November 2, 2018 marks the Silver Anniversary, or 25th year, of a special volleyball marathon.
The volleyball marathon began in 1994 with the vision that with each year, the money raised would be donated to a different charity. However, it was only the second year of the marathon when they decided from there on out, Make-A-Wish would be their receiving charity. Bill Knittig, a faithful member of Caanan Baptist Church and the lead behind the volleyball tournament, said that it was what took place after the marathon that prompted them to decide they were going to choose to benefit Make-A-Wish every year.
“Two weeks after the first marathon benefiting Make-A-Wish was over, I was in church and an elderly lady came up to me and tapped me on the shoulder. She asked if my name was Bill and I said yes. And then she said, ‘Well, I’m Katelyn’s grandmother and I’m a member of your own church here. I quit going to church two years ago when my granddaughter was diagnosed with cancer.”
It was then that Bill realized their first wish child was right there in their own church community. “Not only did we get to help Katelyn with her wish, but we also helped her family. When I shared that story with my group I was a part of they said, ‘Okay, we’re doing Make-A-Wish every year,’” Bill laughed.
Since the marathon’s inception, it has raised over $130,000 for Make-A-Wish Missouri & Kansas, helping grant 26 wishes to children battling critical illnesses. Out of those 26 wishes, over 50% of them have had a direct relationship to the Caanan Baptist Church community.
Whether it was a wish child on the same high school soccer team as church members, or a church member’s daughter approaching her about a sick friend at school, Bill has countless examples to share of the impact.
When it came time to share his fondest memory of all 25 years, Bill didn’t hesitate. “It was 2005 and there was a young girl named Madison. Madison’s wish was for a playground for her friends, so her friends could play. When the marathon was over that year, Frank, one of our church members who owned a construction company, came up with the idea to build it so there wouldn’t be any labor costs. So, a bunch of us from our church and other churches got together. It was the Saturday after Thanksgiving that all these men came together from different churches. It wasn’t about religion—it was all about Madison.” (Frank pictured above with Madison)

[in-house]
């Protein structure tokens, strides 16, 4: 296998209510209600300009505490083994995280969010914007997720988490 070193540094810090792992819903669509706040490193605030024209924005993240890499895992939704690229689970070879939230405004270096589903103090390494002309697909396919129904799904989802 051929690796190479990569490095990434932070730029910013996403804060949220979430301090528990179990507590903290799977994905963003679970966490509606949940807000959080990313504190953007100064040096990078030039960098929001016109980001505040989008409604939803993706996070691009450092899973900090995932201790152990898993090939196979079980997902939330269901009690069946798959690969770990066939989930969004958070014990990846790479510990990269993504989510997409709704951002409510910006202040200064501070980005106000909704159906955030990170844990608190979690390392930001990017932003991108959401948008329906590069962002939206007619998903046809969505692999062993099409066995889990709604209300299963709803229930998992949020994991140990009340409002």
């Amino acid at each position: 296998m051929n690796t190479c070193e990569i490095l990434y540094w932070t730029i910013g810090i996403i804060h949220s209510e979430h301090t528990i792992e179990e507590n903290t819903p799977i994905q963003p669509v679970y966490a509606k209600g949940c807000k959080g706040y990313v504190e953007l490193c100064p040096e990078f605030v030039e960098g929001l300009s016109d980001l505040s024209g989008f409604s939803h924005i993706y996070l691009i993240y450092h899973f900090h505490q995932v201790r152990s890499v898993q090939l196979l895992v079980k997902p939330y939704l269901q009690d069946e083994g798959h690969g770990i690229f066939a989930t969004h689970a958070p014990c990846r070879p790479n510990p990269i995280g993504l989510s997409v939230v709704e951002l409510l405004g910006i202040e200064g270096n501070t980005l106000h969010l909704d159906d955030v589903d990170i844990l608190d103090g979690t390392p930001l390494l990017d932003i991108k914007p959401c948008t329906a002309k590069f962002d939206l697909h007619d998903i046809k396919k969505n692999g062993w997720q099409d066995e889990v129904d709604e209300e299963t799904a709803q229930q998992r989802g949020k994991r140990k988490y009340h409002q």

Bill reflects on that frigid day. Madison came out with her family and watched as communities worked together to construct her wish into reality. Madison passed away about a week later, the playground standing as a reminder of the impact her wish had.
“I tell people at church that it’s the ripple effect. When you throw that stone into the water, there is the first impact that’s the biggest one—the wish child. But then watch how that ripples and those ripples are all the other people who are effected.”
Bill shares another favorite story and is sure to share the reminder that it’s hard for him to pick just one memory.
“One year there was a sister of the wish child that had never played volleyball before. She shows up for the marathon the next year, finds me and says, ‘Look!’ She’s wearing a high school volleyball jersey. So, her sister had a wish granted, but the volleyball marathon also changed her life because it gave her a new avenue in school.”
When it comes time for the volleyball marathon weekend, it takes a community of people to fill the court year after year.
Caanan Baptist Church has a team that plays on the court every hour. Outside teams come and play them and pay a minimum of $15 a player, though they are welcome to pay more. In addition to the volleyball, every year they have a silent auction and food donated for the entire 24 hours. “You can come off the street and say you just want to watch and you’ll have free food the whole time.”
As for Bill, he is there the entire time, his passion acting as adrenaline to carry him through until the end. “Am I there the whole 24 hours? Yes. Do I play for the whole 24 hours? No. Could I do it 25 years ago? Yes.” Bill laughed. By the time Bill wakes up for work on Friday and gets home on Saturday, he is awake for almost 40 hours. Yet, Bill is as passionate as he was 25 years ago.
When thinking about what the volleyball marathon looks like in the future, Bill says he has a wish himself. “My wish has always been to get other churches or groups to do the same thing and hold a volleyball marathon on the first weekend of November. How much could we raise in one 24-hour period when we all focus on the same thing?”
And on Sunday morning, even after the volleyball marathon is over, the community effort is still alive. Church attendees that couldn’t attend the marathon ask how they did and according to Bill, 9 times out of 10, they raise anywhere from $500-$2,000 on Sunday morning.
“You don’t have to play volleyball. If you just believe in the power of a wish, there’s an opportunity for you to come to help us raise our goal and help us make a difference in the lives of these kids.”
And that’s exactly what they’ve done. Bill says every year they have shirts made. One year, the shirt had a lamp, a wand, and a volleyball. On the front it read: A genie uses a lamp. A fairy godmother uses a wand. And on the back, it read: We use a volleyball to grant a wish.
Bill welcomes anybody and everybody to join them on the court on November 2nd at 6:30 p.m. from November 3rd at 6:30 p.m. at Caanan Baptist Church, 5409 Baumgartner Rd. St. Louis, MO 63129.
“The impact transcends beyond just the marathon. The marathon is just a conduit for the miracles that happen. It’s a tremendous opportunity.”